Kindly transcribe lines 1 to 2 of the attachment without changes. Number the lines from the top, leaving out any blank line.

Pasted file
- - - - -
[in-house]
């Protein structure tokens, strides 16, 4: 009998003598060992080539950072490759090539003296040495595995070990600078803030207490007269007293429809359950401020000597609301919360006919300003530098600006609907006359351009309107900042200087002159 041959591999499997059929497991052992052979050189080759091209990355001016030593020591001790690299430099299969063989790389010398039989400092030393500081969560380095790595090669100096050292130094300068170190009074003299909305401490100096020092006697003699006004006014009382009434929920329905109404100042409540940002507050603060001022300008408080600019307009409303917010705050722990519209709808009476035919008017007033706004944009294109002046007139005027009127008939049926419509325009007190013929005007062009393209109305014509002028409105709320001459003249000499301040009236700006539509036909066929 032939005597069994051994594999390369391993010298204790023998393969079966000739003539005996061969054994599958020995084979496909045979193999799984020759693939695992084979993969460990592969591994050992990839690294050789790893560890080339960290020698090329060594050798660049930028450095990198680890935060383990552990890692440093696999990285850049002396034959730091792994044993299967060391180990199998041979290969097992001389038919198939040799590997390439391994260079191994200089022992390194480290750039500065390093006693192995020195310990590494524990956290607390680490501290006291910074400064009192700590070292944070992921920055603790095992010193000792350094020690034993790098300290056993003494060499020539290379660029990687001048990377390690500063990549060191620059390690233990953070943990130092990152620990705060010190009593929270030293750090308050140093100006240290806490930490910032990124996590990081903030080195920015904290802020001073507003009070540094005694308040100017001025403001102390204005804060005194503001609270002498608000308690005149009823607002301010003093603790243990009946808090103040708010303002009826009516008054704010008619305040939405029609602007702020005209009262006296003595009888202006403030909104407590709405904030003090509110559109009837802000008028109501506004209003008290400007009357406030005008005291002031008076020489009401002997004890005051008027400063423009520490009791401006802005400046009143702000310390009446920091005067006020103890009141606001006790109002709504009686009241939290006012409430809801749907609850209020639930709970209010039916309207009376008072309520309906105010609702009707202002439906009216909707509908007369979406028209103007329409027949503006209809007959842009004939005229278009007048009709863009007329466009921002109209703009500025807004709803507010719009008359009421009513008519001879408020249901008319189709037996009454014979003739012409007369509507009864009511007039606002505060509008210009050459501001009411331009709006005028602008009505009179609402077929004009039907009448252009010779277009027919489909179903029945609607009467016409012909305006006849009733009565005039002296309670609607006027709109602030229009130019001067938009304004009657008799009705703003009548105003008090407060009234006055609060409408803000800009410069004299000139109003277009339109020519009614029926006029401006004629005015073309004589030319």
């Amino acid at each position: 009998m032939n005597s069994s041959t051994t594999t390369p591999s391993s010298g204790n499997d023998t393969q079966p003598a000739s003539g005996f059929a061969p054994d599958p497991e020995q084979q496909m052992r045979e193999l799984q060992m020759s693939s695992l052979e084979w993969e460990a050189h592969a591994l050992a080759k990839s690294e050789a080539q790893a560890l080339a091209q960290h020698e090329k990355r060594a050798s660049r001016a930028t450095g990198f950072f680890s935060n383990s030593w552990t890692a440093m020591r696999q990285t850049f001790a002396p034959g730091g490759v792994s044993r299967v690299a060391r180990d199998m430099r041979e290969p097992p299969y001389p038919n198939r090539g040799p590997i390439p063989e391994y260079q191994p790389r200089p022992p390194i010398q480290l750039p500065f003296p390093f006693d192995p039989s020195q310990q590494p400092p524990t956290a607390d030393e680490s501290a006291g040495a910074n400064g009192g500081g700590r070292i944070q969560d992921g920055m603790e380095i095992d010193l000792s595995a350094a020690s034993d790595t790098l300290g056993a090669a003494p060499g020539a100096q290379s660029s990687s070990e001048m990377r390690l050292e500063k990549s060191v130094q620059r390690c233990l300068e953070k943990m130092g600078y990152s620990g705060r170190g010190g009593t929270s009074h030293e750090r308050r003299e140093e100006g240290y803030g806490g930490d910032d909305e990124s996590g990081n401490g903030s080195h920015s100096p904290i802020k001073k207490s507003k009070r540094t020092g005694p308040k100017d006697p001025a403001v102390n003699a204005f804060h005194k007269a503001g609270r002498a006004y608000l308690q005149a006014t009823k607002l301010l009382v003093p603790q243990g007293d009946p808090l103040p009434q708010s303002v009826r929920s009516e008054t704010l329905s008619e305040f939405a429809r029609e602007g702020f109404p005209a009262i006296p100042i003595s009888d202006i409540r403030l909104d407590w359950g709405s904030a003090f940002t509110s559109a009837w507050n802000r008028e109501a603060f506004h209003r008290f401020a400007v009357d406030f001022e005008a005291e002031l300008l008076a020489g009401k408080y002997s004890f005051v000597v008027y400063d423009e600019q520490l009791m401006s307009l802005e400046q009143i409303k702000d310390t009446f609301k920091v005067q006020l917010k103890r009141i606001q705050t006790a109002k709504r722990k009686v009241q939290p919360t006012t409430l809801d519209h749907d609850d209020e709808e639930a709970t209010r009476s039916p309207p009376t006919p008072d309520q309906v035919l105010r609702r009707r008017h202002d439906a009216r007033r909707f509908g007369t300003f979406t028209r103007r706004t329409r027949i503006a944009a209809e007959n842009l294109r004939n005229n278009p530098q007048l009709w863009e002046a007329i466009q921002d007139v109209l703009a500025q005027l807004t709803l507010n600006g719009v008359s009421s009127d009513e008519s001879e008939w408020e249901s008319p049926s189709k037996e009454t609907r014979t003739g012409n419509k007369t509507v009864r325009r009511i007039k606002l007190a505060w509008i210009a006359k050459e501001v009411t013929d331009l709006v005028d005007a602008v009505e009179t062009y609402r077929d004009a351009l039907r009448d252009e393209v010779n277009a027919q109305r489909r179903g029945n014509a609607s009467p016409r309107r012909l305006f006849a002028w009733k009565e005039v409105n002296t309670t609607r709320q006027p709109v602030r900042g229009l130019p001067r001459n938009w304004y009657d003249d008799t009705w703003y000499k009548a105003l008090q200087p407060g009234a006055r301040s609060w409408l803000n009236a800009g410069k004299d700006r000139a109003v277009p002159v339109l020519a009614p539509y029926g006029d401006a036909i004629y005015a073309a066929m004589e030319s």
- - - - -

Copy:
[in-house]
């Protein structure tokens, strides 16, 4: 009998003598060992080539950072490759090539003296040495595995070990600078803030207490007269007293429809359950401020000597609301919360006919300003530098600006609907006359351009309107900042200087002159 041959591999499997059929497991052992052979050189080759091209990355001016030593020591001790690299430099299969063989790389010398039989400092030393500081969560380095790595090669100096050292130094300068170190009074003299909305401490100096020092006697003699006004006014009382009434929920329905109404100042409540940002507050603060001022300008408080600019307009409303917010705050722990519209709808009476035919008017007033706004944009294109002046007139005027009127008939049926419509325009007190013929005007062009393209109305014509002028409105709320001459003249000499301040009236700006539509036909066929 032939005597069994051994594999390369391993010298204790023998393969079966000739003539005996061969054994599958020995084979496909045979193999799984020759693939695992084979993969460990592969591994050992990839690294050789790893560890080339960290020698090329060594050798660049930028450095990198680890935060383990552990890692440093696999990285850049002396034959730091792994044993299967060391180990199998041979290969097992001389038919198939040799590997390439391994260079191994200089022992390194480290750039500065390093006693192995020195310990590494524990956290607390680490501290006291910074400064009192700590070292944070992921920055603790095992010193000792350094020690034993790098300290056993003494060499020539290379660029990687001048990377390690500063990549060191620059390690233990953070943990130092990152620990705060010190009593929270030293750090308050140093100006240290806490930490910032990124996590990081903030080195920015904290802020001073507003009070540094005694308040100017001025403001102390204005804060005194503001609270002498608000308690005149009823607002301010003093603790243990009946808090103040708010303002009826009516008054704010008619305040939405029609602007702020005209009262006296003595009888202006403030909104407590709405904030003090509110559109009837802000008028109501506004209003008290400007009357406030005008005291002031008076020489009401002997004890005051008027400063423009520490009791401006802005400046009143702000310390009446920091005067006020103890009141606001006790109002709504009686009241939290006012409430809801749907609850209020639930709970209010039916309207009376008072309520309906105010609702009707202002439906009216909707509908007369979406028209103007329409027949503006209809007959842009004939005229278009007048009709863009007329466009921002109209703009500025807004709803507010719009008359009421009513008519001879408020249901008319189709037996009454014979003739012409007369509507009864009511007039606002505060509008210009050459501001009411331009709006005028602008009505009179609402077929004009039907009448252009010779277009027919489909179903029945609607009467016409012909305006006849009733009565005039002296309670609607006027709109602030229009130019001067938009304004009657008799009705703003009548105003008090407060009234006055609060409408803000800009410069004299000139109003277009339109020519009614029926006029401006004629005015073309004589030319």